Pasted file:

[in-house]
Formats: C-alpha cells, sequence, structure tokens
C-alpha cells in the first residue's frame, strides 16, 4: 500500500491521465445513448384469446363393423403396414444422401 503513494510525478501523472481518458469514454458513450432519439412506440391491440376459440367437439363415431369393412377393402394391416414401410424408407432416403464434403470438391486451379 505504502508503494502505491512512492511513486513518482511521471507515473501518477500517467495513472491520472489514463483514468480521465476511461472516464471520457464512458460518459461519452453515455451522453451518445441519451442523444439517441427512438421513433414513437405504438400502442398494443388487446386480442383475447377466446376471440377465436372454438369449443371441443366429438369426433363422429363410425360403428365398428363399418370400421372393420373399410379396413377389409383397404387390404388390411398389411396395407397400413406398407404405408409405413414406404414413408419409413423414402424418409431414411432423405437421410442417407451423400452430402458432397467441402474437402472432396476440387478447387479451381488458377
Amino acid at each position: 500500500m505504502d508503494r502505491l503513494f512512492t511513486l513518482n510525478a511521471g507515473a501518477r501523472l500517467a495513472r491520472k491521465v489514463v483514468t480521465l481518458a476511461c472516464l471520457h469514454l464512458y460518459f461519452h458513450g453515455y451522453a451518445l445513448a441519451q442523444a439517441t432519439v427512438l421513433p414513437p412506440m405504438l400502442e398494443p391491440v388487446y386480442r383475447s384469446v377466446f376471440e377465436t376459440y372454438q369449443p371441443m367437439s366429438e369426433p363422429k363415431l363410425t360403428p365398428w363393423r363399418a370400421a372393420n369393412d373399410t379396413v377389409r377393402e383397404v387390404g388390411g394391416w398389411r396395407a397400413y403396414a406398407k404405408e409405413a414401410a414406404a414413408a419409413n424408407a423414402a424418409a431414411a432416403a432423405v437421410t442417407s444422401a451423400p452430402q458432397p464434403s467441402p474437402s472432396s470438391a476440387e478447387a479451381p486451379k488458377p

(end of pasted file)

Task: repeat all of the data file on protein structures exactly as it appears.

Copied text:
[in-house]
Formats: C-alpha cells, sequence, structure tokens
C-alpha cells in the first residue's frame, strides 16, 4: 500500500491521465445513448384469446363393423403396414444422401 503513494510525478501523472481518458469514454458513450432519439412506440391491440376459440367437439363415431369393412377393402394391416414401410424408407432416403464434403470438391486451379 505504502508503494502505491512512492511513486513518482511521471507515473501518477500517467495513472491520472489514463483514468480521465476511461472516464471520457464512458460518459461519452453515455451522453451518445441519451442523444439517441427512438421513433414513437405504438400502442398494443388487446386480442383475447377466446376471440377465436372454438369449443371441443366429438369426433363422429363410425360403428365398428363399418370400421372393420373399410379396413377389409383397404387390404388390411398389411396395407397400413406398407404405408409405413414406404414413408419409413423414402424418409431414411432423405437421410442417407451423400452430402458432397467441402474437402472432396476440387478447387479451381488458377
Amino acid at each position: 500500500m505504502d508503494r502505491l503513494f512512492t511513486l513518482n510525478a511521471g507515473a501518477r501523472l500517467a495513472r491520472k491521465v489514463v483514468t480521465l481518458a476511461c472516464l471520457h469514454l464512458y460518459f461519452h458513450g453515455y451522453a451518445l445513448a441519451q442523444a439517441t432519439v427512438l421513433p414513437p412506440m405504438l400502442e398494443p391491440v388487446y386480442r383475447s384469446v377466446f376471440e377465436t376459440y372454438q369449443p371441443m367437439s366429438e369426433p363422429k363415431l363410425t360403428p365398428w363393423r363399418a370400421a372393420n369393412d373399410t379396413v377389409r377393402e383397404v387390404g388390411g394391416w398389411r396395407a397400413y403396414a406398407k404405408e409405413a414401410a414406404a414413408a419409413n424408407a423414402a424418409a431414411a432416403a432423405v437421410t442417407s444422401a451423400p452430402q458432397p464434403s467441402p474437402s472432396s470438391a476440387e478447387a479451381p486451379k488458377p